The beliefs of nurses who were involved in a whistleblowing event

Ahern, K. and McDonald, S. (2002) The beliefs of nurses who were involved in a whistleblowing event. Journal of Advanced Nursing, 38 3: 303-309. doi:10.1046/j.1365-2648.2002.02180.x


Author Ahern, K.
McDonald, S.
Title The beliefs of nurses who were involved in a whistleblowing event
Journal name Journal of Advanced Nursing   Check publisher's open access policy
ISSN 0309-2402
Publication date 2002-05-01
Sub-type Article (original research)
DOI 10.1046/j.1365-2648.2002.02180.x
Open Access Status DOI
Volume 38
Issue 3
Start page 303
End page 309
Total pages 7
Place of publication Oxford, U.K.
Publisher Blackwell Science
Language eng
Subject C1
370101 Social Theory
750101 Employment
1110 Nursing
Abstract Background. Nursing codes of ethics bind nurses to the role of patient advocate and compel them to take action when the rights or safety of a patient are jeopardized. Reporting misconduct is known as whistleblowing and studies indicate that there are personal and professional risks involved in blowing the whistle. Aim. The aim of this study was to explore the beliefs of nurses who wrestled with this ethical dilemma. Design. A descriptive survey design was used to examine the beliefs of nurses in Western Australia who reported misconduct (whistleblowers) and of those who did not report misconduct (nonwhistleblowers). Methods. The instrument listed statements from current ethical codes, statements from traditional views on nursing and statements of beliefs related to the participant's whistleblowing experience. Respondents were asked to rate each item on a five-point Likert format which ranged from strongly agree to strongly disagree. Data were analysed using a Pearson's correlation matrix and one-way ANOVA. To further explore the data, a factor analysis was run with varimax rotation. Results. Results indicated that whistleblowers supported the beliefs inherent in patient advocacy, while nonwhistleblowers retained a belief in the traditional role of nursing. Participants who reported misconduct (whistleblowers) supported the belief that nurses were primarily responsible to the patient and should protect a patient from incompetent or unethical people. Participants who did not report misconduct (nonwhistleblowers) supported the belief that nurses are obligated to follow a physician's order at all times and that nurses are equally responsible to the patient, the physician and the employer. Conclusion. These findings indicate that nurses may respond to ethical dilemmas based on different belief systems.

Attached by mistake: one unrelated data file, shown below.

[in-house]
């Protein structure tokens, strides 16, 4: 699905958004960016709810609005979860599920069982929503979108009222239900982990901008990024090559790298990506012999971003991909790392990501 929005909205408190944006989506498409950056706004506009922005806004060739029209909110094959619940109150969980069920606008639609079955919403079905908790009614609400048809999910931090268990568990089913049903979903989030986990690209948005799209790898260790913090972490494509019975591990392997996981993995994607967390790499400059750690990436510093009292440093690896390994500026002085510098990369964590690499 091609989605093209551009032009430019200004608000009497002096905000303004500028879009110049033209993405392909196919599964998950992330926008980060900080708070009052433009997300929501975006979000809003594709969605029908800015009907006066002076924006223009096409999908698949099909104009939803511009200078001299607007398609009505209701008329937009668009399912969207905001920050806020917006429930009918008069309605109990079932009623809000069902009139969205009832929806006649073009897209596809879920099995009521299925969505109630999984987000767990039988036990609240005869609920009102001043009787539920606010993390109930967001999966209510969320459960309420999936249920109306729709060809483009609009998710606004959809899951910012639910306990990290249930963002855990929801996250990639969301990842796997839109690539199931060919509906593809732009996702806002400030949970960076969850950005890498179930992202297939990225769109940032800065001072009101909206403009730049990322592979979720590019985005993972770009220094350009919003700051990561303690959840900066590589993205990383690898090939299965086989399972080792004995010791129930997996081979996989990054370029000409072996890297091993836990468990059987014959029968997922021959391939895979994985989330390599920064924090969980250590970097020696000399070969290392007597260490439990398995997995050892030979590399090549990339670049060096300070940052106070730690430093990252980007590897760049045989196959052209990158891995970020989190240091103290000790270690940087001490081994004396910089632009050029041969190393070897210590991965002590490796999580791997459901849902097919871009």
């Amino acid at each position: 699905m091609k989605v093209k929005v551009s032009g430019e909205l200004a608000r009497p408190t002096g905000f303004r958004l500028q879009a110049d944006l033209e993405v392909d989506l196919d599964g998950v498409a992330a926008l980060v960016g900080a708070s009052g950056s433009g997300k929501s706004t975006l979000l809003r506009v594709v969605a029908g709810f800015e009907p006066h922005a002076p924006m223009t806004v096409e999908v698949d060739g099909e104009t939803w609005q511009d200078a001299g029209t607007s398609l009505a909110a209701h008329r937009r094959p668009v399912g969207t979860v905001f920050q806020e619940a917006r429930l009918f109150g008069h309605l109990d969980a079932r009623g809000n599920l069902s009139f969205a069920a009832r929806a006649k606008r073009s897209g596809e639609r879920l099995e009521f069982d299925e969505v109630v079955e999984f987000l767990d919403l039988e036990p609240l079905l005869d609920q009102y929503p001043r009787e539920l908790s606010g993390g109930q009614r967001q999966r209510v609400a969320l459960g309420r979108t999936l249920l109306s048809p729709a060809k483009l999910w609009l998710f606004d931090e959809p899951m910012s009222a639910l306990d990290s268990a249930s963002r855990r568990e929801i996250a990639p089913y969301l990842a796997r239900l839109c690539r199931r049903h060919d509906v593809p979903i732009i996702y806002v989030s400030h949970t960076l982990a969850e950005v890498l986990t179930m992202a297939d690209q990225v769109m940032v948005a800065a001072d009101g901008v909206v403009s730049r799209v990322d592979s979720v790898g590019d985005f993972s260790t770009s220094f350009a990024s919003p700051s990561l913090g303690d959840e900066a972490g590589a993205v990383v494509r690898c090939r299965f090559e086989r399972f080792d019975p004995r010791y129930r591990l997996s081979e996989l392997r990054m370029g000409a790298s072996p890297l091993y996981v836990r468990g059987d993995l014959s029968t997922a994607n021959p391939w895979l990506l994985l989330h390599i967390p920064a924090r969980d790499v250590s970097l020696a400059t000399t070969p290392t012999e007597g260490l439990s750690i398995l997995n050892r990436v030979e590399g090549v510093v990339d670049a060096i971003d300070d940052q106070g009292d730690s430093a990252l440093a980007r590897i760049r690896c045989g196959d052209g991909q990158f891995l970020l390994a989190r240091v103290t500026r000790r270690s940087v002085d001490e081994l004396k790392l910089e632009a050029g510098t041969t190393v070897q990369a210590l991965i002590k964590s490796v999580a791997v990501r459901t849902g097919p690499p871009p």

Keyword Nursing
Whistleblowing
Patient Advocacy
Ethical Dilemma
Belief Systems Ethical Codes
Traditional Role Of Nursing
Reporting Misconduct
Advocacy
Q-Index Code C1

Document type: Journal Article
Sub-type: Article (original research)
Collections: Excellence in Research Australia (ERA) - Collection
School of Nursing, Midwifery and Social Work Publications
 
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Created: Wed, 15 Aug 2007, 03:26:10 EST